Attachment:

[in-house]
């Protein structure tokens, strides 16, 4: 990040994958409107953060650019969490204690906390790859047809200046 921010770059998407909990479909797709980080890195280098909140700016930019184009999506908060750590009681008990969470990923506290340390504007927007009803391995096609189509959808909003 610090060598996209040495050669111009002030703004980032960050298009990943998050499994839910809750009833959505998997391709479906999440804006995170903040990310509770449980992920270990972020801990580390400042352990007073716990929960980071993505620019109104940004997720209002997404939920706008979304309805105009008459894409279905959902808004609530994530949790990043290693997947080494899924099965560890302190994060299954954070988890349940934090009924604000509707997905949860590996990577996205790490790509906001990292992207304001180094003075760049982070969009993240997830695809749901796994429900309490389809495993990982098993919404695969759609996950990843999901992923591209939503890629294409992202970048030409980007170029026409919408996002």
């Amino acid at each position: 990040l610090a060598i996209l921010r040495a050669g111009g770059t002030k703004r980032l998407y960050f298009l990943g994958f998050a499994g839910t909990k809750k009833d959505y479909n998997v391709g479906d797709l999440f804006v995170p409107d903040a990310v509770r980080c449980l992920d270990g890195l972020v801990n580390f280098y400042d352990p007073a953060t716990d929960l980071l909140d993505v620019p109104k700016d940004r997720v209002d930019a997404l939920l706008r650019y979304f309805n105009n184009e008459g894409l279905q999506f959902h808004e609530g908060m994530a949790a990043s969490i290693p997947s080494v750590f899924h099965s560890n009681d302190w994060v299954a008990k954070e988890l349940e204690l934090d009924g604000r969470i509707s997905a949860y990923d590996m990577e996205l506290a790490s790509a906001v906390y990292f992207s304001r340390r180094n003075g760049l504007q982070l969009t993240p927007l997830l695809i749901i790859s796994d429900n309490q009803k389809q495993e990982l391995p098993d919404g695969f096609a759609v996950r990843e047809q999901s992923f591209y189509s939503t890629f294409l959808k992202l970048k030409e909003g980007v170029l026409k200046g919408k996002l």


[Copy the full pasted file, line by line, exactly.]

[in-house]
């Protein structure tokens, strides 16, 4: 990040994958409107953060650019969490204690906390790859047809200046 921010770059998407909990479909797709980080890195280098909140700016930019184009999506908060750590009681008990969470990923506290340390504007927007009803391995096609189509959808909003 610090060598996209040495050669111009002030703004980032960050298009990943998050499994839910809750009833959505998997391709479906999440804006995170903040990310509770449980992920270990972020801990580390400042352990007073716990929960980071993505620019109104940004997720209002997404939920706008979304309805105009008459894409279905959902808004609530994530949790990043290693997947080494899924099965560890302190994060299954954070988890349940934090009924604000509707997905949860590996990577996205790490790509906001990292992207304001180094003075760049982070969009993240997830695809749901796994429900309490389809495993990982098993919404695969759609996950990843999901992923591209939503890629294409992202970048030409980007170029026409919408996002």
């Amino acid at each position: 990040l610090a060598i996209l921010r040495a050669g111009g770059t002030k703004r980032l998407y960050f298009l990943g994958f998050a499994g839910t909990k809750k009833d959505y479909n998997v391709g479906d797709l999440f804006v995170p409107d903040a990310v509770r980080c449980l992920d270990g890195l972020v801990n580390f280098y400042d352990p007073a953060t716990d929960l980071l909140d993505v620019p109104k700016d940004r997720v209002d930019a997404l939920l706008r650019y979304f309805n105009n184009e008459g894409l279905q999506f959902h808004e609530g908060m994530a949790a990043s969490i290693p997947s080494v750590f899924h099965s560890n009681d302190w994060v299954a008990k954070e988890l349940e204690l934090d009924g604000r969470i509707s997905a949860y990923d590996m990577e996205l506290a790490s790509a906001v906390y990292f992207s304001r340390r180094n003075g760049l504007q982070l969009t993240p927007l997830l695809i749901i790859s796994d429900n309490q009803k389809q495993e990982l391995p098993d919404g695969f096609a759609v996950r990843e047809q999901s992923f591209y189509s939503t890629f294409l959808k992202l970048k030409e909003g980007v170029l026409k200046g919408k996002l």